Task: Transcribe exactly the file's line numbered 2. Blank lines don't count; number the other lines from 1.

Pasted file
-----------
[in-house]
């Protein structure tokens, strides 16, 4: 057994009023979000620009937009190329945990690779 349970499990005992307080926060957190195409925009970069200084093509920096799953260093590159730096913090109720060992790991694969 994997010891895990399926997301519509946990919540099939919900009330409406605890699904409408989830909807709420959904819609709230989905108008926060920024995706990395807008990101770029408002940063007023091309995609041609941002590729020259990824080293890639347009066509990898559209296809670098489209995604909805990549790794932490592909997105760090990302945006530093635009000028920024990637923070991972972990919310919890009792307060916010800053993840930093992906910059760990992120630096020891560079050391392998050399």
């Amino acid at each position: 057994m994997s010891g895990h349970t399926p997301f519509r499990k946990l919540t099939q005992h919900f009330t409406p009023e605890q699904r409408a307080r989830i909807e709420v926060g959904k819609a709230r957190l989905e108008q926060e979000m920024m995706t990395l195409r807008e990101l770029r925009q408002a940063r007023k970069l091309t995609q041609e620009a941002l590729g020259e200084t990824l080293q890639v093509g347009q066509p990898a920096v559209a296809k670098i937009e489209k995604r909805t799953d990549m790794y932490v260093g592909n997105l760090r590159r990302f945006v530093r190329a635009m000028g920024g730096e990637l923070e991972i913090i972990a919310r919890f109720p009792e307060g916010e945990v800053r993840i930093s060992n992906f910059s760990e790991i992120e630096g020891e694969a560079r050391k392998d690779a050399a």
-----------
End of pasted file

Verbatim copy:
């Protein structure tokens, strides 16, 4: 057994009023979000620009937009190329945990690779 349970499990005992307080926060957190195409925009970069200084093509920096799953260093590159730096913090109720060992790991694969 994997010891895990399926997301519509946990919540099939919900009330409406605890699904409408989830909807709420959904819609709230989905108008926060920024995706990395807008990101770029408002940063007023091309995609041609941002590729020259990824080293890639347009066509990898559209296809670098489209995604909805990549790794932490592909997105760090990302945006530093635009000028920024990637923070991972972990919310919890009792307060916010800053993840930093992906910059760990992120630096020891560079050391392998050399």